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Re: Healing an amputated leg

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Post by benchwarmer »

Peds nurse wrote: [Replying to post 3 by Divine Insight]
DI wrote:IMHO, it's actually an insult to even suggest that this God would perform such a petty miracle whilst totally ignoring the real serious problems.
Hey DI!

This captured my attention! What are the more serious problems? I just wanted to clarify. Thank you
Obviously DI will provide his own answers, but the following spring to mind for me:

- infants born with fatal genetic defects.

- children (and adults) succumbing to fatal diseases.

- natural disasters that wipe out hundreds/thousands of people

- innocent people harmed by those with bad intent (rape/murder/torture/etc)

Clearly a missing leg is no picnic, but surely there are plenty more important issues to tackle than the extremely rare case of replacing some guy's leg. Since these physical/healing type miracles seem so rare, is it the case that a god is not willing to do this very often, can't do it very often, or more likely there is not god involved at all. Frankly, an alien species that is observing us performing the odd healing would make more sense. Given enough time and technical advancement we could one day be doing that very thing on some other planet. Or maybe I just watch too much Stark Trek :)

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Re: Healing an amputated leg

Post #9

Post by Peds nurse »

benchwarmer wrote:
Peds nurse wrote: [Replying to post 3 by Divine Insight]
DI wrote:IMHO, it's actually an insult to even suggest that this God would perform such a petty miracle whilst totally ignoring the real serious problems.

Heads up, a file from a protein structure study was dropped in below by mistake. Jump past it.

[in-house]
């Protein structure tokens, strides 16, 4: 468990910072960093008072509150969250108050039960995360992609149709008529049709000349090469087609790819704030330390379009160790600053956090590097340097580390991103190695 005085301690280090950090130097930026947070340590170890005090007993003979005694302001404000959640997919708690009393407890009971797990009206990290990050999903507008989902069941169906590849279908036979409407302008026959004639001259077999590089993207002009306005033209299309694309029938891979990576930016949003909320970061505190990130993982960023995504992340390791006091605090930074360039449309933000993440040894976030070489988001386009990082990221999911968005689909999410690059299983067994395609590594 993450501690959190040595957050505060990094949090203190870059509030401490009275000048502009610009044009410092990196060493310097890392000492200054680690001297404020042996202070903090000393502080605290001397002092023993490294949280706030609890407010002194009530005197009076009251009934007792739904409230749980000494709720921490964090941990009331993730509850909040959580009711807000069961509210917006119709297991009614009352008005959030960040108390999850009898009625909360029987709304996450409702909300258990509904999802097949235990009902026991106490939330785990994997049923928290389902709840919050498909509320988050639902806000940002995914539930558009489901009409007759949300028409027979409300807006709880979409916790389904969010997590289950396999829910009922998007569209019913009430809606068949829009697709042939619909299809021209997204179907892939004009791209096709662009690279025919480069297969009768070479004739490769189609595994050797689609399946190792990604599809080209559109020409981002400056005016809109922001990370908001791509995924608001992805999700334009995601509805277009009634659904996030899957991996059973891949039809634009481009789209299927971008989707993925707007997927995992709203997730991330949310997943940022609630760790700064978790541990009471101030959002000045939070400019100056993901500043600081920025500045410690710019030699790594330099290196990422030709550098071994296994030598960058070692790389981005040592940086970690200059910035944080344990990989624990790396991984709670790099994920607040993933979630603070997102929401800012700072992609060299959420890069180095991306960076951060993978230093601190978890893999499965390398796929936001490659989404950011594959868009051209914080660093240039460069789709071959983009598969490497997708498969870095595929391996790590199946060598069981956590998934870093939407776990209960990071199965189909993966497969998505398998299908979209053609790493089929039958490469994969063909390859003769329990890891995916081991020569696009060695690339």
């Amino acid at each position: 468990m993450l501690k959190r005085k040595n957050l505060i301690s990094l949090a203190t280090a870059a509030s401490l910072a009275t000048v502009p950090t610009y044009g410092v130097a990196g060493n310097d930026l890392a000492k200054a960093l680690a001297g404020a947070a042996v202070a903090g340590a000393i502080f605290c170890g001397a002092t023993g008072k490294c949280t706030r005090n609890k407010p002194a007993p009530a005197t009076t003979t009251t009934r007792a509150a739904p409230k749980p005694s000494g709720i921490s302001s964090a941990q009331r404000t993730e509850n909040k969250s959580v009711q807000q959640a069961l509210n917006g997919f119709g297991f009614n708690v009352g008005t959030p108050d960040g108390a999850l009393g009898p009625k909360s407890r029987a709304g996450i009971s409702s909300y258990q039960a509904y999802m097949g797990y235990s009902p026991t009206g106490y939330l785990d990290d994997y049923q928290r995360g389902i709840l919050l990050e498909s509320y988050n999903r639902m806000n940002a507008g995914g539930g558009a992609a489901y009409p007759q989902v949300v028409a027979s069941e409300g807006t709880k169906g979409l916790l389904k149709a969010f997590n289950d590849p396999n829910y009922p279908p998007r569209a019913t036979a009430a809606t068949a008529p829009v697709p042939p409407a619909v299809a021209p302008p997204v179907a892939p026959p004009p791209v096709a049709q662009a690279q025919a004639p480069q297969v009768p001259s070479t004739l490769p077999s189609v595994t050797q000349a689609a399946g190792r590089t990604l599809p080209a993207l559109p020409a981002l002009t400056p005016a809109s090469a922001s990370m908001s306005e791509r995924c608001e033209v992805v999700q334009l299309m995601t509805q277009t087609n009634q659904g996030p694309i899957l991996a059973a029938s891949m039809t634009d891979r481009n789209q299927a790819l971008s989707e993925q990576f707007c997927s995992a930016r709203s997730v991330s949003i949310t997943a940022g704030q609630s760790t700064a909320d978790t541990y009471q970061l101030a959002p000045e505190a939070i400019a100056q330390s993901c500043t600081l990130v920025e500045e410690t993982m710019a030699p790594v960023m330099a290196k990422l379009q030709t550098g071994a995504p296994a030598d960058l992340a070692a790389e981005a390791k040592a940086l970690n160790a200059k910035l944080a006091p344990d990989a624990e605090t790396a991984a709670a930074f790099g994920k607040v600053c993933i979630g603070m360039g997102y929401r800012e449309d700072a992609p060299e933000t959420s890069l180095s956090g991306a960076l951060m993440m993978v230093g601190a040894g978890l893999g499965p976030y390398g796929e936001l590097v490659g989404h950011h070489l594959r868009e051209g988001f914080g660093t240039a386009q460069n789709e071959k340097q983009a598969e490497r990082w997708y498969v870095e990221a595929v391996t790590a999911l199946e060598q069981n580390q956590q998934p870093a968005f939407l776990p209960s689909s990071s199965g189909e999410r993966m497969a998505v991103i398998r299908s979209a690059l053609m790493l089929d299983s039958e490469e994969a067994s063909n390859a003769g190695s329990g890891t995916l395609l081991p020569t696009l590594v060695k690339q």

Hey DI!

This captured my attention! What are the more serious problems? I just wanted to clarify. Thank you
Benchwarmer wrote:Obviously DI will provide his own answers, but the following spring to mind for me:

- infants born with fatal genetic defects.

- children (and adults) succumbing to fatal diseases.

- natural disasters that wipe out hundreds/thousands of people

- innocent people harmed by those with bad intent (rape/murder/torture/etc)

Clearly a missing leg is no picnic, but surely there are plenty more important issues to tackle than the extremely rare case of replacing some guy's leg. Since these physical/healing type miracles seem so rare, is it the case that a god is not willing to do this very often, can't do it very often, or more likely there is not god involved at all. Frankly, an alien species that is observing us performing the odd healing would make more sense. Given enough time and technical advancement we could one day be doing that very thing on some other planet. Or maybe I just watch too much Stark Trek :)

Benchwarmer!!! I hope this finds you well!

So, what if God healed all the sick children? What if there were no rape victims, or mass shootings? What if natural disasters never happened or infants were born perfectly? How would that shape your belief in God?

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Re: Healing an amputated leg

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Post by rikuoamero »

[Replying to post 4 by Mithrae]

I'm going to have to go with Mithrae on this one. DI, your response in post 3 didn't actually touch on the evidence provided for this claim, which at a first casual glance seems to be pretty strong.

I'm not going to conduct my own arm-chair investigation until about Tuesday night, or Wednesday. I will admit my bias here, in that I don't believe limbs grow back, but I will attempt to be as fair as possible.